“Connecting and relating to other people is the key to enhancing your special child’s ability to participate and be a part of the world around them. Being able to attend to and sustain their focus on another person is a prerequisite to your child being able to learn: more language, have peer interactions, and learn from a teacher, to name a few…
“Your child on the autism spectrum has a challenge with social interaction, so how can you help them with this skill?
“One incredibly useful and powerful way to inspire your child to stay connected with you is to use The Son-Rise Program® technique of Entertaining!
“Entertaining your special child means:
– “Giving your child something fun to look at and attend to.
– “Putting on a show for your child.
– “Being compelling and exciting to your child.
– “Doing fun actions without directly asking anything of your child.
“When can you Entertain your child on the autism spectrum?
“When your child is in a Green Light. A Green Light is when your child spontaneously shows an interest in you. This could be when they look at you, smile at you, pay attention to you, talk to you, or move toward you somehow. The timing of when you Entertain your child is just as important as the technique of Entertaining itself. This is because when your child is in a Green Light, they are more available and able to take you in and engage with you. You want to make it as effortless as possible for your child to engage with you so they can enjoy the process of connecting.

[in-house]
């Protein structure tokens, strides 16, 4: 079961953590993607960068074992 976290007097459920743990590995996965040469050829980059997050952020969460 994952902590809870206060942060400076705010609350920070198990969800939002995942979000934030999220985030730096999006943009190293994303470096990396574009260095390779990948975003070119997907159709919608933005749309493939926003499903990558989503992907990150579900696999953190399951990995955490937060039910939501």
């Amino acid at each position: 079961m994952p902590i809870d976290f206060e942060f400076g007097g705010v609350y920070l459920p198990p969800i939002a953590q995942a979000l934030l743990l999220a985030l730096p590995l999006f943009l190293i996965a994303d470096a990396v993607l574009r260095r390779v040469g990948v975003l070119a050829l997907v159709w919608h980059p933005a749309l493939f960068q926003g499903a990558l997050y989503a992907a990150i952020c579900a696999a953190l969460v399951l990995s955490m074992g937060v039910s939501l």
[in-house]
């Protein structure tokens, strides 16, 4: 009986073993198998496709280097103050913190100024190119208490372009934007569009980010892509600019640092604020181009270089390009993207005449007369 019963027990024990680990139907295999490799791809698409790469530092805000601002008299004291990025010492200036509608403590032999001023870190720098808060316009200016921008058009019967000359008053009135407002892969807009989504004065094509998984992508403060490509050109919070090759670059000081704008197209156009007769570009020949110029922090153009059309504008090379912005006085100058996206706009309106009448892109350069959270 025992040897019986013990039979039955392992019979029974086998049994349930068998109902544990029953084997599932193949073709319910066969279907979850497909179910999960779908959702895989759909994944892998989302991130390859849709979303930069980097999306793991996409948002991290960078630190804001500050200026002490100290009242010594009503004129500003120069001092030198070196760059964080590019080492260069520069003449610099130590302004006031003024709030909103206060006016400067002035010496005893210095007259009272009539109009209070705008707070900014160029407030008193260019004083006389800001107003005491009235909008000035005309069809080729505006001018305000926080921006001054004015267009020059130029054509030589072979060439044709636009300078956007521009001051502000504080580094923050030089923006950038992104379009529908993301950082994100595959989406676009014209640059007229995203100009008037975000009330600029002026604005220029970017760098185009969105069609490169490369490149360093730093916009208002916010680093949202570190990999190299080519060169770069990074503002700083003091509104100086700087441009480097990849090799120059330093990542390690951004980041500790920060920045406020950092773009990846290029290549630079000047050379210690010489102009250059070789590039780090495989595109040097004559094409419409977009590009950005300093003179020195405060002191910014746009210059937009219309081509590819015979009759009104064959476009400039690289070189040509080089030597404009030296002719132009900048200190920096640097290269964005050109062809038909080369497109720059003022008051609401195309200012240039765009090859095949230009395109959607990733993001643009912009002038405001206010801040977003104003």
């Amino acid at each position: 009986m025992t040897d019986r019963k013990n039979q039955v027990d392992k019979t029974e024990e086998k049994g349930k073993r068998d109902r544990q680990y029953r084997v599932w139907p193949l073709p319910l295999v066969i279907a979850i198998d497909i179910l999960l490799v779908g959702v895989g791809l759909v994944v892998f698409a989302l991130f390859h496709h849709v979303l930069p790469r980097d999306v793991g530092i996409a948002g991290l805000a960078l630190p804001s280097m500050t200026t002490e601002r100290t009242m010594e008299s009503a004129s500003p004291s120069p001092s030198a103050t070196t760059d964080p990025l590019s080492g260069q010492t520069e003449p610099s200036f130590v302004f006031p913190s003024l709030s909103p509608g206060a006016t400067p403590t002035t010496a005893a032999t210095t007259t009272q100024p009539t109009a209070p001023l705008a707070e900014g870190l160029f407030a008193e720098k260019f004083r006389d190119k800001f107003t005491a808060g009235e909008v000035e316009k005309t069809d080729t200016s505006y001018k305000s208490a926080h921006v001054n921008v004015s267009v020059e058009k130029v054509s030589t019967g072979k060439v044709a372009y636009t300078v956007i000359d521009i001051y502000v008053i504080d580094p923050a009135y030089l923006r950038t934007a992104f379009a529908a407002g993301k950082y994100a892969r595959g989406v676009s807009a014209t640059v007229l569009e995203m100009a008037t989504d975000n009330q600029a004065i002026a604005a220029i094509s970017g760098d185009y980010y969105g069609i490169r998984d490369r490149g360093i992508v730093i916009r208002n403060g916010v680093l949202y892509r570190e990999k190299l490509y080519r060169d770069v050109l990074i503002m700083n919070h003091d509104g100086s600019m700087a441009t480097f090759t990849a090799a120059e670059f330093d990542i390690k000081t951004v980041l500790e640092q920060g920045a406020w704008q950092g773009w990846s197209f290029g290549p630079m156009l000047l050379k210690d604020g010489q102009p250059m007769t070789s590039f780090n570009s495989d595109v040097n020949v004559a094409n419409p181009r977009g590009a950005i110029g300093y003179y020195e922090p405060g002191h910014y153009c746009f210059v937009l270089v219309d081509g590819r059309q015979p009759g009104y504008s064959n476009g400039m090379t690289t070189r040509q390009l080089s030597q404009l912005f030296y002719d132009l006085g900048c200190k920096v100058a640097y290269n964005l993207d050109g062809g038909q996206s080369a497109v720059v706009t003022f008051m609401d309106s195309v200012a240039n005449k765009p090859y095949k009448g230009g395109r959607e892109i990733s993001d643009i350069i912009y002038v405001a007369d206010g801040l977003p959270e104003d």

“Ways to entertain your special child from the Autism Treatment Center of America®:
- “Sing their favorite song in a funny accent or character voice.
- “Make a stuffed animal and tell them a silly story.
- “Offer them something they already love (a head rub, a drawing of their favorite character, a magazine about cars, etc.)
- “Do a funny, slapstick action, like pretending to bump into the wall, falling asleep and letting out a big snore, or pretending your shoe is stuck on your foot.
“Important note: There is no ‘right’ way to Entertain your child on the autism spectrum. What matters is that you enjoy yourself and don’t ask your child to do anything. Honing this skill of giving your child a visual, fun way to engage with you is the beginning of learning all the other things you want to help them with.
“This may seem like a simple, unimportant technique to use with your child on the autism spectrum. But when you Entertain your child, you will invite them to lengthen their Interactive Attention Span (the length of time they attend to another person). Remember, the longer your child can engage with another person, the more they learn from those around them. So while you Entertain your child, they also learn essential social skills from you that will allow them to participate more with the rest of the world.”
Becky Damgaard, Senior Son-Rise Program Teacher